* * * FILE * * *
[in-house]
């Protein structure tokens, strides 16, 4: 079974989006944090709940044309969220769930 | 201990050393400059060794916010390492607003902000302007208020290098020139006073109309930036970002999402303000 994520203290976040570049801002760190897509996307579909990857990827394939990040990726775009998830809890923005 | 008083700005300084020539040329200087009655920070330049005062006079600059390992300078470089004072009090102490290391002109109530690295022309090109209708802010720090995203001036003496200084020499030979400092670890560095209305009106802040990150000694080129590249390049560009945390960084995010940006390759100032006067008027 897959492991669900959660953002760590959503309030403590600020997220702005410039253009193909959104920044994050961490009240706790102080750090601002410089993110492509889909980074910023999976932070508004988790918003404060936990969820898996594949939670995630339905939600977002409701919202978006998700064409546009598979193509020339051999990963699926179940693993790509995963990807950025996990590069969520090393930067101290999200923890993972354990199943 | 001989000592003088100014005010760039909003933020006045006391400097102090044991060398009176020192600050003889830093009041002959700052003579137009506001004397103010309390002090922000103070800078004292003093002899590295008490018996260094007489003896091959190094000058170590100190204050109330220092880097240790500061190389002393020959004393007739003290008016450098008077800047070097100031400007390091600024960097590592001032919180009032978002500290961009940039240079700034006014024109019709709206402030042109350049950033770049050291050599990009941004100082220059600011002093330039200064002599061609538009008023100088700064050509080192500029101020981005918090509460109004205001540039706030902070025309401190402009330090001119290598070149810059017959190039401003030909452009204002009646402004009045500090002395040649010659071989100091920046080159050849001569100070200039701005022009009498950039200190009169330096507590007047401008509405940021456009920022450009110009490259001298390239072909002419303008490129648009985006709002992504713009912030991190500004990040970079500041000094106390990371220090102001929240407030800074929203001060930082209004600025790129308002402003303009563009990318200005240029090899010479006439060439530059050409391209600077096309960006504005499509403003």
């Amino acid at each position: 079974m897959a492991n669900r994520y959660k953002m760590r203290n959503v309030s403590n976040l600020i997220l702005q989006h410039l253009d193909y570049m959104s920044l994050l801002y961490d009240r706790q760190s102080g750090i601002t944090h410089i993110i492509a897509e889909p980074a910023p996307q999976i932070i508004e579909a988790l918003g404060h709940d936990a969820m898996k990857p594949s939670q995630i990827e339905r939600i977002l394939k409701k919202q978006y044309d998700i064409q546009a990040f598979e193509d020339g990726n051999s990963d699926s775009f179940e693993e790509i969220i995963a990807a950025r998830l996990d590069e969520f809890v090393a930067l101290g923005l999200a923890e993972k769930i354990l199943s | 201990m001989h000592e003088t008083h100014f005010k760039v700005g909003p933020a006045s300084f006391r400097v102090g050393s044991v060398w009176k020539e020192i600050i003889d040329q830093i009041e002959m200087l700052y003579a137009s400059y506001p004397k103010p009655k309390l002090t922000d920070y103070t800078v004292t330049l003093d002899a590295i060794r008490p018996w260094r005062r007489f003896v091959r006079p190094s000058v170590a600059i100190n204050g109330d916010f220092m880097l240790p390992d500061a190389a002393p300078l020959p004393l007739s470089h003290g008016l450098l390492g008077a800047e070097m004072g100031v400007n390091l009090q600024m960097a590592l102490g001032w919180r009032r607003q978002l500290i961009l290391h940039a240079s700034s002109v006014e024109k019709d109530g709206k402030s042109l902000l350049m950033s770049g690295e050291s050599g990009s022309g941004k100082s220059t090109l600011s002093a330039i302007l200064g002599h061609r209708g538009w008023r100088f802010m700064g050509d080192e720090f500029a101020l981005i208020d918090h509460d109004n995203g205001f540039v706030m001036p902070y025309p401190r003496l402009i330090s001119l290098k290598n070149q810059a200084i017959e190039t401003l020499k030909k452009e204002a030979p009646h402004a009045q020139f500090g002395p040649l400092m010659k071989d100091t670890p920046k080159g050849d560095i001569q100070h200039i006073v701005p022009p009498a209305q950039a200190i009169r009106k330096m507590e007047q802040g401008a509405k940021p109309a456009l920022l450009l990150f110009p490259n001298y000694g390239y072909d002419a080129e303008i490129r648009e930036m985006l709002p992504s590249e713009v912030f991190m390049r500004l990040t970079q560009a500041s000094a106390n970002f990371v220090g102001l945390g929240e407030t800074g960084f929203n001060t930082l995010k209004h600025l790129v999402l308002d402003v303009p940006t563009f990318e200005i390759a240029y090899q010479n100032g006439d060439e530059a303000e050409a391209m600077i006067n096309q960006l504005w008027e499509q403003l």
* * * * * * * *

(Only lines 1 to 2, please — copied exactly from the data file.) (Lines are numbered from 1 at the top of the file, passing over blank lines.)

[in-house]
């Protein structure tokens, strides 16, 4: 079974989006944090709940044309969220769930 | 201990050393400059060794916010390492607003902000302007208020290098020139006073109309930036970002999402303000 994520203290976040570049801002760190897509996307579909990857990827394939990040990726775009998830809890923005 | 008083700005300084020539040329200087009655920070330049005062006079600059390992300078470089004072009090102490290391002109109530690295022309090109209708802010720090995203001036003496200084020499030979400092670890560095209305009106802040990150000694080129590249390049560009945390960084995010940006390759100032006067008027 897959492991669900959660953002760590959503309030403590600020997220702005410039253009193909959104920044994050961490009240706790102080750090601002410089993110492509889909980074910023999976932070508004988790918003404060936990969820898996594949939670995630339905939600977002409701919202978006998700064409546009598979193509020339051999990963699926179940693993790509995963990807950025996990590069969520090393930067101290999200923890993972354990199943 | 001989000592003088100014005010760039909003933020006045006391400097102090044991060398009176020192600050003889830093009041002959700052003579137009506001004397103010309390002090922000103070800078004292003093002899590295008490018996260094007489003896091959190094000058170590100190204050109330220092880097240790500061190389002393020959004393007739003290008016450098008077800047070097100031400007390091600024960097590592001032919180009032978002500290961009940039240079700034006014024109019709709206402030042109350049950033770049050291050599990009941004100082220059600011002093330039200064002599061609538009008023100088700064050509080192500029101020981005918090509460109004205001540039706030902070025309401190402009330090001119290598070149810059017959190039401003030909452009204002009646402004009045500090002395040649010659071989100091920046080159050849001569100070200039701005022009009498950039200190009169330096507590007047401008509405940021456009920022450009110009490259001298390239072909002419303008490129648009985006709002992504713009912030991190500004990040970079500041000094106390990371220090102001929240407030800074929203001060930082209004600025790129308002402003303009563009990318200005240029090899010479006439060439530059050409391209600077096309960006504005499509403003």